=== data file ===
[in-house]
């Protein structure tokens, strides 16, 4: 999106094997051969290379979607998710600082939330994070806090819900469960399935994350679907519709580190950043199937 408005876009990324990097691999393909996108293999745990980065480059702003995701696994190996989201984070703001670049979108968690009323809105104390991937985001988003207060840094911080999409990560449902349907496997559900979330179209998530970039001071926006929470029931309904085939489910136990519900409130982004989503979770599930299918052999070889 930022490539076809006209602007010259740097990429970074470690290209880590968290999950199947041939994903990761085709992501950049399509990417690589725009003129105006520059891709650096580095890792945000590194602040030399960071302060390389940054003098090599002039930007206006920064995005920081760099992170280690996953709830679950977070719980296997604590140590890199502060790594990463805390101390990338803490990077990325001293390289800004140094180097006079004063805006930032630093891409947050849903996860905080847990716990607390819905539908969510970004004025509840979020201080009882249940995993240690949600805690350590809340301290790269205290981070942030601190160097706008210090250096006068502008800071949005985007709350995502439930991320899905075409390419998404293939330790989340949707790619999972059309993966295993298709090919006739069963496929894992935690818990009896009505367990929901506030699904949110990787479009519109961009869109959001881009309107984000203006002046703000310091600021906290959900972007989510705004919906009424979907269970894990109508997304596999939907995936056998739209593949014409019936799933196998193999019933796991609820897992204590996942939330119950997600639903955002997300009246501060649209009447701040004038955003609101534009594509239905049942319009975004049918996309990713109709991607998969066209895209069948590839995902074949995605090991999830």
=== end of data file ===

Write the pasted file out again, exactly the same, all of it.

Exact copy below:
[in-house]
């Protein structure tokens, strides 16, 4: 999106094997051969290379979607998710600082939330994070806090819900469960399935994350679907519709580190950043199937 408005876009990324990097691999393909996108293999745990980065480059702003995701696994190996989201984070703001670049979108968690009323809105104390991937985001988003207060840094911080999409990560449902349907496997559900979330179209998530970039001071926006929470029931309904085939489910136990519900409130982004989503979770599930299918052999070889 930022490539076809006209602007010259740097990429970074470690290209880590968290999950199947041939994903990761085709992501950049399509990417690589725009003129105006520059891709650096580095890792945000590194602040030399960071302060390389940054003098090599002039930007206006920064995005920081760099992170280690996953709830679950977070719980296997604590140590890199502060790594990463805390101390990338803490990077990325001293390289800004140094180097006079004063805006930032630093891409947050849903996860905080847990716990607390819905539908969510970004004025509840979020201080009882249940995993240690949600805690350590809340301290790269205290981070942030601190160097706008210090250096006068502008800071949005985007709350995502439930991320899905075409390419998404293939330790989340949707790619999972059309993966295993298709090919006739069963496929894992935690818990009896009505367990929901506030699904949110990787479009519109961009869109959001881009309107984000203006002046703000310091600021906290959900972007989510705004919906009424979907269970894990109508997304596999939907995936056998739209593949014409019936799933196998193999019933796991609820897992204590996942939330119950997600639903955002997300009246501060649209009447701040004038955003609101534009594509239905049942319009975004049918996309990713109709991607998969066209895209069948590839995902074949995605090991999830």